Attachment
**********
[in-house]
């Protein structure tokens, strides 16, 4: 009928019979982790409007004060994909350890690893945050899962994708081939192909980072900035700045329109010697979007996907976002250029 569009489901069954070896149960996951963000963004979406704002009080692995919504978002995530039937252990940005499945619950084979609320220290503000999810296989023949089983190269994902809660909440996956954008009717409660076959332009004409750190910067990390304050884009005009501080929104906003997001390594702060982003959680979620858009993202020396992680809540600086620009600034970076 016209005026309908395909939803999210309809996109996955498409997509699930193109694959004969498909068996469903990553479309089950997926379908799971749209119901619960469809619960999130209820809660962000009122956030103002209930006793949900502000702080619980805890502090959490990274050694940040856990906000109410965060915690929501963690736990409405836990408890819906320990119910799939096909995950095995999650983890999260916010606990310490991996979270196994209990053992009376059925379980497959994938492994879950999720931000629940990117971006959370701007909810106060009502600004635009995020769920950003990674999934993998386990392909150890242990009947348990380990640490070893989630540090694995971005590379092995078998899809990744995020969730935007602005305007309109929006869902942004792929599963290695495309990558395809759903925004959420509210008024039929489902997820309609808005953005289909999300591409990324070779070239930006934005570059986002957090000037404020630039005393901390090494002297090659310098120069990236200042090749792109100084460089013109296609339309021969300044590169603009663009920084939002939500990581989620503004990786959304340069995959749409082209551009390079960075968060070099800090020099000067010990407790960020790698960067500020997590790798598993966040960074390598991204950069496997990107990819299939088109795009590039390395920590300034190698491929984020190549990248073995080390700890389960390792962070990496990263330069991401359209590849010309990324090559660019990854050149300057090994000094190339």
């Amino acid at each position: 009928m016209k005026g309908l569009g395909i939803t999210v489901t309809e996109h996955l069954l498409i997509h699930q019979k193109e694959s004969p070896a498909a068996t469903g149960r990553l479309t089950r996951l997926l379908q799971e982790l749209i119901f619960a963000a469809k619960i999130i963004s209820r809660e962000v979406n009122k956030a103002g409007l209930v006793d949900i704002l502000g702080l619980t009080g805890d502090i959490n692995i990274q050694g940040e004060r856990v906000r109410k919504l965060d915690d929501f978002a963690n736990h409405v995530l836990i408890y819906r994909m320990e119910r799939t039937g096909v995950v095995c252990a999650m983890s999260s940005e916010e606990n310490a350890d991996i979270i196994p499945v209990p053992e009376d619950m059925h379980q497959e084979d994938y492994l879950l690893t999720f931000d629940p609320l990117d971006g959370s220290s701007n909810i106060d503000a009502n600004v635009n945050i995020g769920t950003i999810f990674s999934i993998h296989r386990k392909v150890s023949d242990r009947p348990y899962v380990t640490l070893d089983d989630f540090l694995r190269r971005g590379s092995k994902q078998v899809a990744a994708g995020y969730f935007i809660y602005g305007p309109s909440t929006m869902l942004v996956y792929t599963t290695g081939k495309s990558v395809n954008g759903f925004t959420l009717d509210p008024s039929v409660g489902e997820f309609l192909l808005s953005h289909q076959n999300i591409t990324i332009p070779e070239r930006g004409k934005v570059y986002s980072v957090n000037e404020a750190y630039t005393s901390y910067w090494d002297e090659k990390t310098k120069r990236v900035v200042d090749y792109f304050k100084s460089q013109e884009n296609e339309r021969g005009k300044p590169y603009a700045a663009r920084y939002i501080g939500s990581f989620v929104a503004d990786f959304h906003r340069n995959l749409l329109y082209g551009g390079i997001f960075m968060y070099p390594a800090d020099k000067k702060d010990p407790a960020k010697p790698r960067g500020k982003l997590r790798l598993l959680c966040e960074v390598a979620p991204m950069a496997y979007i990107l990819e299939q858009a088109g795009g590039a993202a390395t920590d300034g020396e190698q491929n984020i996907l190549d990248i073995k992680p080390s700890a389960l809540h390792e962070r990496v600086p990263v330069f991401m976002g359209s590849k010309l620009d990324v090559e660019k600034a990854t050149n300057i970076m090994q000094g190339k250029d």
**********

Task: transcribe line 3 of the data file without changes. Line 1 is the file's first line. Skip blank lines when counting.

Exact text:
């Amino acid at each position: 009928m016209k005026g309908l569009g395909i939803t999210v489901t309809e996109h996955l069954l498409i997509h699930q019979k193109e694959s004969p070896a498909a068996t469903g149960r990553l479309t089950r996951l997926l379908q799971e982790l749209i119901f619960a963000a469809k619960i999130i963004s209820r809660e962000v979406n009122k956030a103002g409007l209930v006793d949900i704002l502000g702080l619980t009080g805890d502090i959490n692995i990274q050694g940040e004060r856990v906000r109410k919504l965060d915690d929501f978002a963690n736990h409405v995530l836990i408890y819906r994909m320990e119910r799939t039937g096909v995950v095995c252990a999650m983890s999260s940005e916010e606990n310490a350890d991996i979270i196994p499945v209990p053992e009376d619950m059925h379980q497959e084979d994938y492994l879950l690893t999720f931000d629940p609320l990117d971006g959370s220290s701007n909810i106060d503000a009502n600004v635009n945050i995020g769920t950003i999810f990674s999934i993998h296989r386990k392909v150890s023949d242990r009947p348990y899962v380990t640490l070893d089983d989630f540090l694995r190269r971005g590379s092995k994902q078998v899809a990744a994708g995020y969730f935007i809660y602005g305007p309109s909440t929006m869902l942004v996956y792929t599963t290695g081939k495309s990558v395809n954008g759903f925004t959420l009717d509210p008024s039929v409660g489902e997820f309609l192909l808005s953005h289909q076959n999300i591409t990324i332009p070779e070239r930006g004409k934005v570059y986002s980072v957090n000037e404020a750190y630039t005393s901390y910067w090494d002297e090659k990390t310098k120069r990236v900035v200042d090749y792109f304050k100084s460089q013109e884009n296609e339309r021969g005009k300044p590169y603009a700045a663009r920084y939002i501080g939500s990581f989620v929104a503004d990786f959304h906003r340069n995959l749409l329109y082209g551009g390079i997001f960075m968060y070099p390594a800090d020099k000067k702060d010990p407790a960020k010697p790698r960067g500020k982003l997590r790798l598993l959680c966040e960074v390598a979620p991204m950069a496997y979007i990107l990819e299939q858009a088109g795009g590039a993202a390395t920590d300034g020396e190698q491929n984020i996907l190549d990248i073995k992680p080390s700890a389960l809540h390792e962070r990496v600086p990263v330069f991401m976002g359209s590849k010309l620009d990324v090559e660019k600034a990854t050149n300057i970076m090994q000094g190339k250029d």